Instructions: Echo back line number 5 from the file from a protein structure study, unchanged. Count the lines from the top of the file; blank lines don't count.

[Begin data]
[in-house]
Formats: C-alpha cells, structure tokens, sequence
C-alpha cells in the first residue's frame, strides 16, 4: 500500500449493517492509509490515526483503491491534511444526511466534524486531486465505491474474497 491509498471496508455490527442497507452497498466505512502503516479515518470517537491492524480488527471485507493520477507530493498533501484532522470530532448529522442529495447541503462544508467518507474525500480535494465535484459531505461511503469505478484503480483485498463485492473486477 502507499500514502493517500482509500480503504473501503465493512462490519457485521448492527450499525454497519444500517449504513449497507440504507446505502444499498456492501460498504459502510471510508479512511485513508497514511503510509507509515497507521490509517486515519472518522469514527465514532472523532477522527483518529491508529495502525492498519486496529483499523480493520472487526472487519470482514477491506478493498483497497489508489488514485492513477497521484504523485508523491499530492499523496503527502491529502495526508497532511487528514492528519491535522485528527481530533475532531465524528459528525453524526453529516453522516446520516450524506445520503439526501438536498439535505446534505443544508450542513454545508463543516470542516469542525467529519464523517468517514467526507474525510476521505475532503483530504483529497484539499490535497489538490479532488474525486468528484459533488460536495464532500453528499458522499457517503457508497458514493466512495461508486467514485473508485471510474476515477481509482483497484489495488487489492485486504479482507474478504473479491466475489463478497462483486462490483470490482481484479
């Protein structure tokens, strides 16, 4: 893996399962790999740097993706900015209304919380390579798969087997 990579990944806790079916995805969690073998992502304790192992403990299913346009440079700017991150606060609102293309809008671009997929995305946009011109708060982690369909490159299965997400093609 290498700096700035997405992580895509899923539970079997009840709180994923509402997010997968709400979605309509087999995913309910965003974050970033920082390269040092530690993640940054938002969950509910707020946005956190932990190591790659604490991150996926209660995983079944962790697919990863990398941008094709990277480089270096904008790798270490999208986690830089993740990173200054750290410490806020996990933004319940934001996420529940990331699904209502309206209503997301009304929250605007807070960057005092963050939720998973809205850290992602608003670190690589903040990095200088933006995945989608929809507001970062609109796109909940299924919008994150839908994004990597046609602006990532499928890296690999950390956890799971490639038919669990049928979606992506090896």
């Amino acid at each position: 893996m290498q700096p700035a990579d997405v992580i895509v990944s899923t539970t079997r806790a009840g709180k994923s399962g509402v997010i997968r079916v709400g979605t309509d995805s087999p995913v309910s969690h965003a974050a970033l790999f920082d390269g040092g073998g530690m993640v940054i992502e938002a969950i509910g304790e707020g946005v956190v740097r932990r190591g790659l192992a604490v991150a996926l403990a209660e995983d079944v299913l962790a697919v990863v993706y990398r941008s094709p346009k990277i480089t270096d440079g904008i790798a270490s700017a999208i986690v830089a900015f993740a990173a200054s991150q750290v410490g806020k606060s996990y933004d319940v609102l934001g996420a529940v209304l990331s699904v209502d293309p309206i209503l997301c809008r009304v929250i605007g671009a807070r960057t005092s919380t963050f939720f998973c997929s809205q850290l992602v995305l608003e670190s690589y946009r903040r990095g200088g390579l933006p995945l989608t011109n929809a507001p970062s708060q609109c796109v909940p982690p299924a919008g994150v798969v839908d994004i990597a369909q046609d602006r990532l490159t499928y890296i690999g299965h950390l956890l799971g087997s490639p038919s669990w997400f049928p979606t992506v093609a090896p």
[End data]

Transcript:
């Amino acid at each position: 893996m290498q700096p700035a990579d997405v992580i895509v990944s899923t539970t079997r806790a009840g709180k994923s399962g509402v997010i997968r079916v709400g979605t309509d995805s087999p995913v309910s969690h965003a974050a970033l790999f920082d390269g040092g073998g530690m993640v940054i992502e938002a969950i509910g304790e707020g946005v956190v740097r932990r190591g790659l192992a604490v991150a996926l403990a209660e995983d079944v299913l962790a697919v990863v993706y990398r941008s094709p346009k990277i480089t270096d440079g904008i790798a270490s700017a999208i986690v830089a900015f993740a990173a200054s991150q750290v410490g806020k606060s996990y933004d319940v609102l934001g996420a529940v209304l990331s699904v209502d293309p309206i209503l997301c809008r009304v929250i605007g671009a807070r960057t005092s919380t963050f939720f998973c997929s809205q850290l992602v995305l608003e670190s690589y946009r903040r990095g200088g390579l933006p995945l989608t011109n929809a507001p970062s708060q609109c796109v909940p982690p299924a919008g994150v798969v839908d994004i990597a369909q046609d602006r990532l490159t499928y890296i690999g299965h950390l956890l799971g087997s490639p038919s669990w997400f049928p979606t992506v093609a090896p």